You can do something like this: Simplify[Sqrt[x^2]] (* Sqrt[x^2] *) $Assumptions = _ ∈ Reals (* _ ∈ Reals *) Simplify[Sqrt[x^2]] (* Abs[x] *) This tells those functions that have an Assumptions option that any expression is considered real. Caveat: This refers to any expression, not just any variable! So you get this now: Simplify[Sqrt[x] ∈ Reals] (* ...


13

In Simplify[%,a>0] the symbol > is a logical operator. In Simplify[%,a=0] the symbol = is not a logical operator. You must use the logical operator Equal, so Simplify[%,a==0] works fine! Example: (a + b)^2 // Expand a^2 + 2 a b + b^2 Simplify[%, a == 0] gives b^2 the right answer. :-) Orleo


13

Here is a quick description. GenerateConditions -> False will both skip some code for checking parameter regions of validity for an integral, and also a regularized integral might be computed. This interface should probably be improved but I've no idea if or when that might happen. GenerateConditions -> Automatic behaves like True for single definite ...


13

To make your integral convergent, you should have assumed m > Sqrt[u + 1]; then, you shouldn't have assumed other conditions for m. If we do that, we get a pretty nice result : int[u_, m_] = Integrate[ 1/Sqrt[(s^2 - u)^2 - 1], {s, m, Infinity}, Assumptions -> u > 2 && m > Sqrt[u + 1]] EllipticF[...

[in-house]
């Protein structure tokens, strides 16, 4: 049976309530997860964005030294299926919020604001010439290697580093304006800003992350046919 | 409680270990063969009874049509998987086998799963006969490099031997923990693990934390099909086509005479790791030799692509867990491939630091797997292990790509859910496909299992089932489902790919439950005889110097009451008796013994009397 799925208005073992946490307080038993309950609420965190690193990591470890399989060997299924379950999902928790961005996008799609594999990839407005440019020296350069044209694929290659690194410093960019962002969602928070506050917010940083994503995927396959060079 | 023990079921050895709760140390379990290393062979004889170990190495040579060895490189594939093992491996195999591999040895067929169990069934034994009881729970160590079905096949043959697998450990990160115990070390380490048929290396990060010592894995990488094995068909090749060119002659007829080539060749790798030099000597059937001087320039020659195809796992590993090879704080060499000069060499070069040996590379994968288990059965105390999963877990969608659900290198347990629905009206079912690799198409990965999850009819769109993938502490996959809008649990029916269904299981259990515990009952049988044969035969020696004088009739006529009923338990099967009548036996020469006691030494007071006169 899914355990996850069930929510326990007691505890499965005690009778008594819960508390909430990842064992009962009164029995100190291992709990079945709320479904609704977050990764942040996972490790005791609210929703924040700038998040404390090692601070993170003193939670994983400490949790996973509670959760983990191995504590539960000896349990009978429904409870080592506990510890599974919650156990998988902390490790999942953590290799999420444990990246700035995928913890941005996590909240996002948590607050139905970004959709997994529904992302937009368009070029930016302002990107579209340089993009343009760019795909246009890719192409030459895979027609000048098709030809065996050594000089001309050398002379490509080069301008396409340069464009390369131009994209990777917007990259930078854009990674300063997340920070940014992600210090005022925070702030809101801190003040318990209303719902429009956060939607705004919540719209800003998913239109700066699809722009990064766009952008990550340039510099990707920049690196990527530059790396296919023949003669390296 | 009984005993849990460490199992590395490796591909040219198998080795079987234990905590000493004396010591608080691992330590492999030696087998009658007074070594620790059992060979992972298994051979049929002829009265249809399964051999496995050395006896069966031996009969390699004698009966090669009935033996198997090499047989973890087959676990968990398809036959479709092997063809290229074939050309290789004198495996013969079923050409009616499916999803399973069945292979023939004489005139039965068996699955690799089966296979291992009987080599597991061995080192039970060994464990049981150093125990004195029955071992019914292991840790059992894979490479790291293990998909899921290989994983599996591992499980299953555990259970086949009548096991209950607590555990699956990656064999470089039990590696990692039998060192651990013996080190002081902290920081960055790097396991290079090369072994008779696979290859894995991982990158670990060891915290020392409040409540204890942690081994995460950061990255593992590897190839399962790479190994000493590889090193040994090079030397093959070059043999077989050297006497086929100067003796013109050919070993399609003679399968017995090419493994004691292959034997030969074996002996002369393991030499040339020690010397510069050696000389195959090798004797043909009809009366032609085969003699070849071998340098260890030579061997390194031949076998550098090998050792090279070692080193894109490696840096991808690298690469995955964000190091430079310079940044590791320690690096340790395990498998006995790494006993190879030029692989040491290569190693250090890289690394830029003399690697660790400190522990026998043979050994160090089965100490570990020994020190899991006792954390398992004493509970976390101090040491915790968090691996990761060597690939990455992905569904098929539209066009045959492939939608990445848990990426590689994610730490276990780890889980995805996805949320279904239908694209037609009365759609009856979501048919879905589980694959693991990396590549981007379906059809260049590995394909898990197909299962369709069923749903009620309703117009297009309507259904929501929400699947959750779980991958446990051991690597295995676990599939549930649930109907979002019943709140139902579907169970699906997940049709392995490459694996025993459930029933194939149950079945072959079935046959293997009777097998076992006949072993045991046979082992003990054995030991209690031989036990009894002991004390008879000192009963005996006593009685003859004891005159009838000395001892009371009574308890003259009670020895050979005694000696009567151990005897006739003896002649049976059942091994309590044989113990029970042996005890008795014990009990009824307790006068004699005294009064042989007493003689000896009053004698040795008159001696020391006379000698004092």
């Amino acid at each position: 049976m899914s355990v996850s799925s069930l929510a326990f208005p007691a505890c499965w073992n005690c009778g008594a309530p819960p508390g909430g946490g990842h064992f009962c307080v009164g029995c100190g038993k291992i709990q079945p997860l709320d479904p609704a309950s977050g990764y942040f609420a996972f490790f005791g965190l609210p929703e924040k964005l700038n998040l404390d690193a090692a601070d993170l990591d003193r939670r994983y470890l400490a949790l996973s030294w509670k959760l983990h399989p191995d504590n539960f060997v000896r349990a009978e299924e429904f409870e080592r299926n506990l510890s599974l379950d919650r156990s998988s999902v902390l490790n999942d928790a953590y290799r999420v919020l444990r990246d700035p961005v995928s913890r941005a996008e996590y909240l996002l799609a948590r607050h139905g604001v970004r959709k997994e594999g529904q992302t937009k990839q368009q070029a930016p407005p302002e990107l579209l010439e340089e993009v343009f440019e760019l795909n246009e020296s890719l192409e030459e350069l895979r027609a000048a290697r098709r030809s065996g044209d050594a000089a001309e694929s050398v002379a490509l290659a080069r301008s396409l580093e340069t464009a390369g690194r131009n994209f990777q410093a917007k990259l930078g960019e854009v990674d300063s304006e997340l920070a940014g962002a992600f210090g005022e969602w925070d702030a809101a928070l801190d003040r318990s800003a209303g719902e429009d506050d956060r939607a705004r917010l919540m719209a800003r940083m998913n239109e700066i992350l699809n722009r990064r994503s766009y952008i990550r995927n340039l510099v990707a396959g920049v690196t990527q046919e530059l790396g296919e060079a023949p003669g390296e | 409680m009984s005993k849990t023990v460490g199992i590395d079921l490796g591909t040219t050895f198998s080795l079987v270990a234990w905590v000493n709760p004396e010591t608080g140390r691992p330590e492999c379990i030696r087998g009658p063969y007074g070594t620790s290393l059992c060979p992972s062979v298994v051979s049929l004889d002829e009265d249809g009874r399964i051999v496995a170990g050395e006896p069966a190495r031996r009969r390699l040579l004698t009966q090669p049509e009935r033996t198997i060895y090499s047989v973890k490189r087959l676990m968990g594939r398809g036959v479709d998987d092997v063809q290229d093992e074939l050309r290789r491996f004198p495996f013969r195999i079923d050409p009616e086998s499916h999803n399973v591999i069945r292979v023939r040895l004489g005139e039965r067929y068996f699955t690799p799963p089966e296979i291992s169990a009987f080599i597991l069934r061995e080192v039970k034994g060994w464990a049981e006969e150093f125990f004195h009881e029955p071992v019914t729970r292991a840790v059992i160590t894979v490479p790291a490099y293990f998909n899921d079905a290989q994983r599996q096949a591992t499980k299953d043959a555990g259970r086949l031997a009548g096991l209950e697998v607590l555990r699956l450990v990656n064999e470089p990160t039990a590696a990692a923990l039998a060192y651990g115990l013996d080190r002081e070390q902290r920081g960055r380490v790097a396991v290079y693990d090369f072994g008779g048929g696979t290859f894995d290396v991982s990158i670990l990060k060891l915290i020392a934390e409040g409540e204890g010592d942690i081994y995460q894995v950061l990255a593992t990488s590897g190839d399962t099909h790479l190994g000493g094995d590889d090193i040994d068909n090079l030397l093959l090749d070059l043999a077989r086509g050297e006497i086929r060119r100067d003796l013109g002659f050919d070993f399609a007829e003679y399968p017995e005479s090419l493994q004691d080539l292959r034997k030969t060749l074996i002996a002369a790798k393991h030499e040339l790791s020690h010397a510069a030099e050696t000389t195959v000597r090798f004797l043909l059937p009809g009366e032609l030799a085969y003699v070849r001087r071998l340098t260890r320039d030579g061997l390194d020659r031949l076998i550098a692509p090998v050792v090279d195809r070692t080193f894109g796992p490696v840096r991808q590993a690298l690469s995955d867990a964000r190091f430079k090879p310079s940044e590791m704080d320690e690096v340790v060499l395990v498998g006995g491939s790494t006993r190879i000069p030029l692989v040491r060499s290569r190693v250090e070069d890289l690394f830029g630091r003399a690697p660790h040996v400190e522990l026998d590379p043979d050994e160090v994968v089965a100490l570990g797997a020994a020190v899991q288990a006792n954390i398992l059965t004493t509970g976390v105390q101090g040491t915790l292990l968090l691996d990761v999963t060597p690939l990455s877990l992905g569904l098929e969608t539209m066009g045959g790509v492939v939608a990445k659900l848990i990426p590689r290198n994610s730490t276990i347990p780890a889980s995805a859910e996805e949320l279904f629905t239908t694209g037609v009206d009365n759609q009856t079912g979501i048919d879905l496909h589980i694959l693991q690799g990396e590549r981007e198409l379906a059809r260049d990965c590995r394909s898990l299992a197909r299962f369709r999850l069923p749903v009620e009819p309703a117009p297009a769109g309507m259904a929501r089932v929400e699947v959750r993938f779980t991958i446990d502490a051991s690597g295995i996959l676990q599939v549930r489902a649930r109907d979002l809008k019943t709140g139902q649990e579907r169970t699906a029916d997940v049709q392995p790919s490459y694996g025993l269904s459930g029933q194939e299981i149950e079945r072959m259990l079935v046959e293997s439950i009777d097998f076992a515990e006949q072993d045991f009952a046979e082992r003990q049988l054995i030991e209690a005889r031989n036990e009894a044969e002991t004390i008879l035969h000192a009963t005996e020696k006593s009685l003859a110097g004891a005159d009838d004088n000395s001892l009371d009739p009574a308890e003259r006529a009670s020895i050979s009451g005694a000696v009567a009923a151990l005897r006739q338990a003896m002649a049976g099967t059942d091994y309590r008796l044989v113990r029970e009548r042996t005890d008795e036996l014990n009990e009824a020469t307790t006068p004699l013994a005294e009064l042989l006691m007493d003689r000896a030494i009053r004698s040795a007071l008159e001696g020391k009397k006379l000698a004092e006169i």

12

It is a bug in Series. Note that a := (h^2 + c^2 h^2 + Sqrt[4 h^2 + (h^2 + c^2 h^2)^2])^2/( 4 (h^2 + 1/4 (h^2 + c^2 h^2 + Sqrt[4 h^2 + (h^2 + c^2 h^2)^2])^2)) b = FullSimplify[a] Series[a,{h,Infinity,0}] (* Out: 1 + O[1/h]^2 *) Series[b,{h,Infinity,0}] (* Out: O[1/h]^2 *) The fact is that for $h\to\infty$ there are two terms cancelling each other in the ...


12

This is a known limitation in Series and Limit. Series does not handle roots in a flawless manner. For example, here is an expansion at the branch point (zero) that is only "half" correct. In[4]:= Series[Sqrt[x^2], {x,0,2}] 3 Out[4]= x + O[x] This is fine for re(x)>0, but not so good for re(x)&...